If you must give up your home due to divorce, your lender may consider you for a foreclosure alternative known as a deed in lieu of foreclosure. A deed-in-lieu voluntarily conveys ownership to your lender in exchange for cancellation of the original mortgage agreement. Divorce may substantiate a deed-in-lieu agreement, but you must follow the lender's protocol and prove financial hardship to gain approval.
The occupants of a home must vacate the property after a deed-in-lieu. In a divorce situation, the decree determines which spouse gets ownership and occupancy of the property. The spouse responsible for the loan must apply for the deed-in-lieu, but the legal terms of the divorce determine whether the remaining spouse can legally be forced out of the home. If the remaining spouse takes full responsibility of the loan upon divorce, he is solely responsible for applying for a deed-in-lieu in the event he can no longer afford the payments.
A divorce qualifies as a financial hardship, according to Bank of America. Because many married couples share the responsibility for a housing payment, divorce can severely impact a single spouse's ability to afford the home. A lender may extend a deed-in-lieu offer to a borrower who faces imminent default as the result of divorce. In general, a divorce in and of itself does not justify a deed-in-lieu, unless it hurts the borrower's ability to repay the loan. Resulting expenses, such as alimony, child support or loss of income, may lead to financial hardship after divorce.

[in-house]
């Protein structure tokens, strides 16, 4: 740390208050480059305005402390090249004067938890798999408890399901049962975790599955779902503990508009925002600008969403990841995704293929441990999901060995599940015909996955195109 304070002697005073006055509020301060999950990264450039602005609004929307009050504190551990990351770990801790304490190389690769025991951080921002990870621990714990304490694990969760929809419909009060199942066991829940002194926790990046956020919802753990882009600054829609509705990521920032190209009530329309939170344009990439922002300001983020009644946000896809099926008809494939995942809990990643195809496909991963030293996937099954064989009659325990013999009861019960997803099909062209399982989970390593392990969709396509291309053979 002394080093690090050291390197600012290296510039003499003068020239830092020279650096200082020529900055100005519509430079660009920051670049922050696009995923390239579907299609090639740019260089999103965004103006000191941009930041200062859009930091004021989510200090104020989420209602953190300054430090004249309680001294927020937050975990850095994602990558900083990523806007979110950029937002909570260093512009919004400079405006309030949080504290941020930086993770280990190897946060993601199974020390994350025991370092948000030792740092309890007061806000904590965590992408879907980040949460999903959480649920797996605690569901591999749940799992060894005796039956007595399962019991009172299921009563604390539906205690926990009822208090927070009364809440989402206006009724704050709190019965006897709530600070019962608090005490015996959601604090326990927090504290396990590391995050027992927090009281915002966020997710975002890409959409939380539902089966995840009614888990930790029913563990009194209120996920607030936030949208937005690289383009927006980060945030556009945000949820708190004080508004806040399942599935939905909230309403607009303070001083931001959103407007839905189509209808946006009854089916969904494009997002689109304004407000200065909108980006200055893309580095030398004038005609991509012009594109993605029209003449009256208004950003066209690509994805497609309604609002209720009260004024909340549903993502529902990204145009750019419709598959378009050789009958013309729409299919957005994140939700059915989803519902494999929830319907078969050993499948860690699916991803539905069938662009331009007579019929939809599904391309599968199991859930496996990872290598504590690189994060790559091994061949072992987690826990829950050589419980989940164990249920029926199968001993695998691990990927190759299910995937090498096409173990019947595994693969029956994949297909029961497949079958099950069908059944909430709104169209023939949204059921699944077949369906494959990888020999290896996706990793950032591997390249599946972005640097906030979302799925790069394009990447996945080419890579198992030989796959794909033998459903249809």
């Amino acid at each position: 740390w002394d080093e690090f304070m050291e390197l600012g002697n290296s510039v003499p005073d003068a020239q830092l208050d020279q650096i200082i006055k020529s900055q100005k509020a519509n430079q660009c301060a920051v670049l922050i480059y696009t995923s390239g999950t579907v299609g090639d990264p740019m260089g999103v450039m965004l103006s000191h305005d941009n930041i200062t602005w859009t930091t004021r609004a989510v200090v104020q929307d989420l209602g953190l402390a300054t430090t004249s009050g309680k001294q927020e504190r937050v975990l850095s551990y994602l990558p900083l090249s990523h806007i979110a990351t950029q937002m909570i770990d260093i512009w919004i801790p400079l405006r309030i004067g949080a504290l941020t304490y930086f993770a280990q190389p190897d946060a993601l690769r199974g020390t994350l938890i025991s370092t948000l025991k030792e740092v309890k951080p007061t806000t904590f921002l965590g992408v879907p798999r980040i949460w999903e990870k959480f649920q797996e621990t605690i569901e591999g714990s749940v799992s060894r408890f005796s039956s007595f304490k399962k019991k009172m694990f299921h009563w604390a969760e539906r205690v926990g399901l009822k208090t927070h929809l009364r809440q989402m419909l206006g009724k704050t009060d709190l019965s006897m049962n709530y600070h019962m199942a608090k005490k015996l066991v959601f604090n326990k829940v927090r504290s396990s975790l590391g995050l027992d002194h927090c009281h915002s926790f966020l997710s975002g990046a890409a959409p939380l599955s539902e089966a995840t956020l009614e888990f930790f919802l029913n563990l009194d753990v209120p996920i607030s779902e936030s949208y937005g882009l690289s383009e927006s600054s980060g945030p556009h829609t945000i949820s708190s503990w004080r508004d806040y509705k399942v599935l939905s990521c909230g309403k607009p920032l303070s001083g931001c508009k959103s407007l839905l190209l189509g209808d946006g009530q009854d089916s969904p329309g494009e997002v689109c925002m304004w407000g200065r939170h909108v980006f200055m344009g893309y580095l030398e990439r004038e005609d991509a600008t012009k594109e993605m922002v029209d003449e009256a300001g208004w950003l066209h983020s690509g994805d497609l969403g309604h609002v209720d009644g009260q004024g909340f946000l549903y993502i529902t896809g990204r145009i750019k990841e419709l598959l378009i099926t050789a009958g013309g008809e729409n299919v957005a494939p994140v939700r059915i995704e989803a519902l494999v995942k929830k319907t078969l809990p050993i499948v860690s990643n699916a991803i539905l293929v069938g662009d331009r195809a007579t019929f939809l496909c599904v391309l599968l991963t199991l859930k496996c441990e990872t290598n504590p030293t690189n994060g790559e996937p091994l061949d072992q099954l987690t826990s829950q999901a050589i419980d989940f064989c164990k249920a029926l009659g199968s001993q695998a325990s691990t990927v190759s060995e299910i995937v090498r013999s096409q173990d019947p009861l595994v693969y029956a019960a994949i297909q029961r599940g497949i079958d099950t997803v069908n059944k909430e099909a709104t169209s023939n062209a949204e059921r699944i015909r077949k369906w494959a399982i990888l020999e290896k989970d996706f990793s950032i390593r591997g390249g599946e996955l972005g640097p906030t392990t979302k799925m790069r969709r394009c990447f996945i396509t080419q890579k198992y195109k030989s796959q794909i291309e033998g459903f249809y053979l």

Early contact with your lender is advisable when applying for a deed-in-lieu. In general, the earlier you advise the lender of your financial hardship, the more options you have available. A deed-in-lieu is typically a last resort to avoiding foreclosure. Lenders usually pre-screen borrowers for loan modifications or repayment plans. Your lender may require you to attempt a short sale, a sale of your home for an amount less than what you owe, which also releases you from the loan obligation before allowing a deed-in-lieu.
Your lender requires you to supply financial documentation to support your hardship. Lenders require information from both spouses when both are obligated on the loan agreement. You must submit documents, such as pay stubs, tax returns, bank statements and a letter explaining your hardship within a specified amount of time. The lender may also require a copy of the divorce decree, separation documents or other legal paperwork outlining the terms of your divorce.
Karina C. Hernandez is a real estate agent in San Diego. She has covered housing and personal finance topics for multiple internet channels over the past 10 years. Karina has a B.A. in English from UCLA and has written for eHow, sfGate, the nest, Quicken, TurboTax, RE/Max, Zacks and Opposing Views.